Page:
Similarly to the Civil Rights Movement, the Black Power Movement was made up a coalition of smaller groups who at times worked together, and at times worked independently of the broad movement of Black Power. Their call for blacks to arm themselves became increasingly popular and the movement boasted significant popularity and power. The message the Black Power Movement promoted was that of self-determinism; that you control your own destiny. Davis asserts that as philosophy, Black Power ‘embodied concepts of black economic autonomy, cultural empowerment, self-help, self-defence, and racial separatism’ reflecting similar view to the white segregationists.  The radicals also advocated black pride, encouraged blacks to reconnect with their heritages and roots, awakened interest in black studies programs and influenced a boost in African culture.  The Black Panther Party (BPP) founded in 1966, is perhaps the most well known Black Power party. The BPP became notorious for their advocacy and use of violence to deter white racists. Wendt asserts that the BPP saw ‘self defence’ as a ‘realistic alternative to nonviolence.’  The BPP’s main aim was to gain control of black communities and black institutions. Wendt asserts that the BPP often used revolutionary violence ‘as a symbol to defy racist authorities’.  Other Black Power groups included the Deacons for Defence and Justice. Although they were heavily armed, unlike the BPP, the Deacons only wanted to deter racist attacks.  Although the Civil Rights Movement continued after this time, the Black Power Movement replaced the moderates at the forefront of most peoples’ consciousness because it was far more successful at actually combating and deterring violence from whites. The Black Power Movement in some ways it aided the mainstream Civil Rights Movement by presenting a threatening alternative to whites which made them realise that America could not continue as it once had.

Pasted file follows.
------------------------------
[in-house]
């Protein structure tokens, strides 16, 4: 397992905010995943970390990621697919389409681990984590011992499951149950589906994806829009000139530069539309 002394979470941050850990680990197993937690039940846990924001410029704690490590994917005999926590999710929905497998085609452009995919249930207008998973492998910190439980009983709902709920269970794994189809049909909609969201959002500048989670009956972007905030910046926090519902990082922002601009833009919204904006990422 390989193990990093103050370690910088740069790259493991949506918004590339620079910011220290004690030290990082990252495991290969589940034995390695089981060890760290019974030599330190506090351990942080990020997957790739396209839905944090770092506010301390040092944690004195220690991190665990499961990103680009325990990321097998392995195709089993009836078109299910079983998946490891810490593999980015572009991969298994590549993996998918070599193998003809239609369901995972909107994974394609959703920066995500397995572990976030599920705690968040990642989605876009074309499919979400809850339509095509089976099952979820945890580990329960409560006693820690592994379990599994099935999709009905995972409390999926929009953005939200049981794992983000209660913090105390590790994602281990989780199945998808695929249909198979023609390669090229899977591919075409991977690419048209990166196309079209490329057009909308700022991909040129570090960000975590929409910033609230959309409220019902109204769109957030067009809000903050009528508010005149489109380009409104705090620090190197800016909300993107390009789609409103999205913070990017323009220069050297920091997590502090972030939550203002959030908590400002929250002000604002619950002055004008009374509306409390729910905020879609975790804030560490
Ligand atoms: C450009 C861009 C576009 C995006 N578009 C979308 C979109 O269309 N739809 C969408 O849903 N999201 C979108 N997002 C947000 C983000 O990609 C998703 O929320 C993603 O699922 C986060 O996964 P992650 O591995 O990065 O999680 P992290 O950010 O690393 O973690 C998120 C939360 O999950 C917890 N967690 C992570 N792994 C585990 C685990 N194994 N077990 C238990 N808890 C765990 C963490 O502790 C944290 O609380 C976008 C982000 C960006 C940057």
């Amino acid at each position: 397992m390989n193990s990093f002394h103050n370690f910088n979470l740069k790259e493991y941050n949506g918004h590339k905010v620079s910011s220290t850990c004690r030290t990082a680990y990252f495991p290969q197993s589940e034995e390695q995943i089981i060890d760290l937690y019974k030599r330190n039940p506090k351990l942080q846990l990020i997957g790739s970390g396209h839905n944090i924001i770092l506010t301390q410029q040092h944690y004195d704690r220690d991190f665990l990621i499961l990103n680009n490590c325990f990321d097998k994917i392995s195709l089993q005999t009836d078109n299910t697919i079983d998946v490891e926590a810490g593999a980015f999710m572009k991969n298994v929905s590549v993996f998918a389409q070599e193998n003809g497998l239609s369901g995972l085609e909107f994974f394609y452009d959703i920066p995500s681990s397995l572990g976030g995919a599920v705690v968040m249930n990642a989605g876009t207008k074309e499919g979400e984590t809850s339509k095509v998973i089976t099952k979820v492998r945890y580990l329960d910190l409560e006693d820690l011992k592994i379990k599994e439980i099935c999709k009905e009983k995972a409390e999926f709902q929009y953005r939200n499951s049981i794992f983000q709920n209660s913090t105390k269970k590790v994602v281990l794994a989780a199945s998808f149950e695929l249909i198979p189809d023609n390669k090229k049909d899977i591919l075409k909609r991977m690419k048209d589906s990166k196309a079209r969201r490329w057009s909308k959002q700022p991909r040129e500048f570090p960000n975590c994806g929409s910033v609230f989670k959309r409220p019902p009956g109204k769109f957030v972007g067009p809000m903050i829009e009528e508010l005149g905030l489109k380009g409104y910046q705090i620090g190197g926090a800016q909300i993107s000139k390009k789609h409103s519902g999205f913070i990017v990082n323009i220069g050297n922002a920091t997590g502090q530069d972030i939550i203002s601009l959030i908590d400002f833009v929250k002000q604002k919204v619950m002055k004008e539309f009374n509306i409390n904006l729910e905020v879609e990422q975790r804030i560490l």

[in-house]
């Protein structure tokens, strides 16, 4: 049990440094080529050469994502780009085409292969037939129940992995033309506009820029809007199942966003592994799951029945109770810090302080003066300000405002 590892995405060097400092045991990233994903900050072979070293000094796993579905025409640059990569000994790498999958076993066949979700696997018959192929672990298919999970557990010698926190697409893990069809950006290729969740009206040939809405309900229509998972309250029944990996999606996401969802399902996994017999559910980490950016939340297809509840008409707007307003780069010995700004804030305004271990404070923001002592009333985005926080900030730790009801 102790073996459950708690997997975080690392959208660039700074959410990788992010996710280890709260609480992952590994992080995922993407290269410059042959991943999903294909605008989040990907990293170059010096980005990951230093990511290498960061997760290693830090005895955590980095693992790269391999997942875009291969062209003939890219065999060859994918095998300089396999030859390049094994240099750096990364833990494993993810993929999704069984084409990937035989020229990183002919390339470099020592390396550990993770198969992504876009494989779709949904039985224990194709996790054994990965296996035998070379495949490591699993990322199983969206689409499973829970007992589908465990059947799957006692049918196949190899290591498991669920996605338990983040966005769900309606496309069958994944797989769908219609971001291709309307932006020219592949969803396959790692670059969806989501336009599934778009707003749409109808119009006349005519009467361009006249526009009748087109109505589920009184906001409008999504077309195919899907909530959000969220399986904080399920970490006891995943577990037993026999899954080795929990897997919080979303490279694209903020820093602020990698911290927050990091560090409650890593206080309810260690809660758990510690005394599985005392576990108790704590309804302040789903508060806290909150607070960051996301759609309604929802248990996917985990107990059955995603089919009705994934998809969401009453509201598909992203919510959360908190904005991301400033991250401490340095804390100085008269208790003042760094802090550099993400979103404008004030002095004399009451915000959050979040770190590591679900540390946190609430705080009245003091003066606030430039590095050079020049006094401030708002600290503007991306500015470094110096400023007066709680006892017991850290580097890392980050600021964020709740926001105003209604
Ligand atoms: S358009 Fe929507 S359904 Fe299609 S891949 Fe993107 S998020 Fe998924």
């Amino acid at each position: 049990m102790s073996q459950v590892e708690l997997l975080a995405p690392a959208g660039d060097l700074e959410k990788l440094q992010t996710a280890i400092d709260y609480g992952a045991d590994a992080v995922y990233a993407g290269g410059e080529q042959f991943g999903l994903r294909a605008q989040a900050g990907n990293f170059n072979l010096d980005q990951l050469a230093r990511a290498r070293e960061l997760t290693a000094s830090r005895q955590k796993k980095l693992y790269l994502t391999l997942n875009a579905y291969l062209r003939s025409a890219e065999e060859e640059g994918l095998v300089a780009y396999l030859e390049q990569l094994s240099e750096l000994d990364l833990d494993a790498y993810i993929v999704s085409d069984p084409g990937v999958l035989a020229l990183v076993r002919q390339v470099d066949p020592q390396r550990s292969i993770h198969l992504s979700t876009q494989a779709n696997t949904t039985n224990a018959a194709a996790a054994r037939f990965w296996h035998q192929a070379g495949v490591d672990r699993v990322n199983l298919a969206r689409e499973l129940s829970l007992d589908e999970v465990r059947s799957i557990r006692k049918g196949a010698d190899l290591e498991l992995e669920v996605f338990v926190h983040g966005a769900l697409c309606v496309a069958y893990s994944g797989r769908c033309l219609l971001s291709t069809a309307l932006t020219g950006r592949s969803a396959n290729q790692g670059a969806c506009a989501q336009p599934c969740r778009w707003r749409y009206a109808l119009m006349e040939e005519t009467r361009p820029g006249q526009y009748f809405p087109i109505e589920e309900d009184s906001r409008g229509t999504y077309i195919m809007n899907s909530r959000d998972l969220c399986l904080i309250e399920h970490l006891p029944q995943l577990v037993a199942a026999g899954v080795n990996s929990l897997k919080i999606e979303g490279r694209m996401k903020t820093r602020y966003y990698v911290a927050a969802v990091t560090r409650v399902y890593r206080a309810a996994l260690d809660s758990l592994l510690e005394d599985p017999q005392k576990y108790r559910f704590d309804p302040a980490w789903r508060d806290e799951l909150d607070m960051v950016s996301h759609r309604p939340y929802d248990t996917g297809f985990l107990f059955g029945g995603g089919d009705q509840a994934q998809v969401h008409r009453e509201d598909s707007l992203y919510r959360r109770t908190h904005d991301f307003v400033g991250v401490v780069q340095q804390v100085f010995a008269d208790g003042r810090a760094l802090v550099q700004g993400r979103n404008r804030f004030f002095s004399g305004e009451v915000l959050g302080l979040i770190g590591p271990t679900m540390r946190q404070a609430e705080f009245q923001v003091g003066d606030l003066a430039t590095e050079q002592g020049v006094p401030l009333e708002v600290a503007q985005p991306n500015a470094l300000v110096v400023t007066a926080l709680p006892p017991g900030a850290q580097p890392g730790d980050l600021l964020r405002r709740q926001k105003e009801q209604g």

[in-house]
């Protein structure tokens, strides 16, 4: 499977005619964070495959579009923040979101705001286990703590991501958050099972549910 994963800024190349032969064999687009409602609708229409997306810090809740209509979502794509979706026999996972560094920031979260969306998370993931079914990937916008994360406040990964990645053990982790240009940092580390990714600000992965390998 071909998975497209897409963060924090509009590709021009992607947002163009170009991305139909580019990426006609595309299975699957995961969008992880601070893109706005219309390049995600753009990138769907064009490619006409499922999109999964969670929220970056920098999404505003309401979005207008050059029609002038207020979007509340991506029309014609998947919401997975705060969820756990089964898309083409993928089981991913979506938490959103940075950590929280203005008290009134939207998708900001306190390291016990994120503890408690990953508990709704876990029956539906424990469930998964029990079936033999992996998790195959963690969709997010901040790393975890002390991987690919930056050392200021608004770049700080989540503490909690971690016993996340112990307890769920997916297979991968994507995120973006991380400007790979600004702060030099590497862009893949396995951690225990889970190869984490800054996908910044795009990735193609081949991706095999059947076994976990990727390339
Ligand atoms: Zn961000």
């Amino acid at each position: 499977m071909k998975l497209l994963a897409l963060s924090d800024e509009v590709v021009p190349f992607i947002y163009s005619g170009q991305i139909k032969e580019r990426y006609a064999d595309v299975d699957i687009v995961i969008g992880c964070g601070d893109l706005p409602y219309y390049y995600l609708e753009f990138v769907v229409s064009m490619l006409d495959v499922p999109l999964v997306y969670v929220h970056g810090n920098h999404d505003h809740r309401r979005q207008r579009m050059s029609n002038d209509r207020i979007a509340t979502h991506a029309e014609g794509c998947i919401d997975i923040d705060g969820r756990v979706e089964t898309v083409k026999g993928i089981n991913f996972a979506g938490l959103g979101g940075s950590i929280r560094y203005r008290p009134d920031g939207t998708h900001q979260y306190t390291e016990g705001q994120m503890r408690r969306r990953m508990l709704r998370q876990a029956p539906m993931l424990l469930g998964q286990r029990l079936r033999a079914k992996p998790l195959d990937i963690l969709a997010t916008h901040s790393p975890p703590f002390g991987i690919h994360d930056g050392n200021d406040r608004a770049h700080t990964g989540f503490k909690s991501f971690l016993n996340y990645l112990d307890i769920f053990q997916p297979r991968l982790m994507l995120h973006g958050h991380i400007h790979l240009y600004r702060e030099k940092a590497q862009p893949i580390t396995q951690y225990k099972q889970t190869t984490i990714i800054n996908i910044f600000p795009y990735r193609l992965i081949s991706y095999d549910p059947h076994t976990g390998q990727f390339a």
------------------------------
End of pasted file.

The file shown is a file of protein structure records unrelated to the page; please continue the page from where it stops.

Organisations associated with Black Nationalism existed for many years before the popular rise of “Black Power”. Marable asserts that ‘since the 1850s a significant number of African-Americans have supported Black Nationalism.’  The Nation of Islam (NOI) was the most radical Black Nationalist group, and they were extremely successful in recruiting large numbers of people with the help of the inspirational and gifted speaker Malcolm X.  Marable asserts that as the NOI expanded, ‘white liberals and Negro integrationists alike became fearful’.  The NOI was largely associated with the rejection of racial integration and was far more militant than rest of the Black Power Movement. In many ways because of its militancy it deterred support from the moderates and was not able to enter the mainstream the same way some of the other Black Power groups such as the Black Panthers were because it could not secure support from whites. The inclusion of the Nation under the mainstream title of the Black Power Movement can also limit our understanding of how extremely the most and least radical groups differed. The Deacons for example saw a dramatic increase in violence from whites after they were seen to be heavily armed.  Although they were heavily armed and openly carried their weapons, the Deacons used them as a symbol to deter attacks and only advocated used them in self-defence.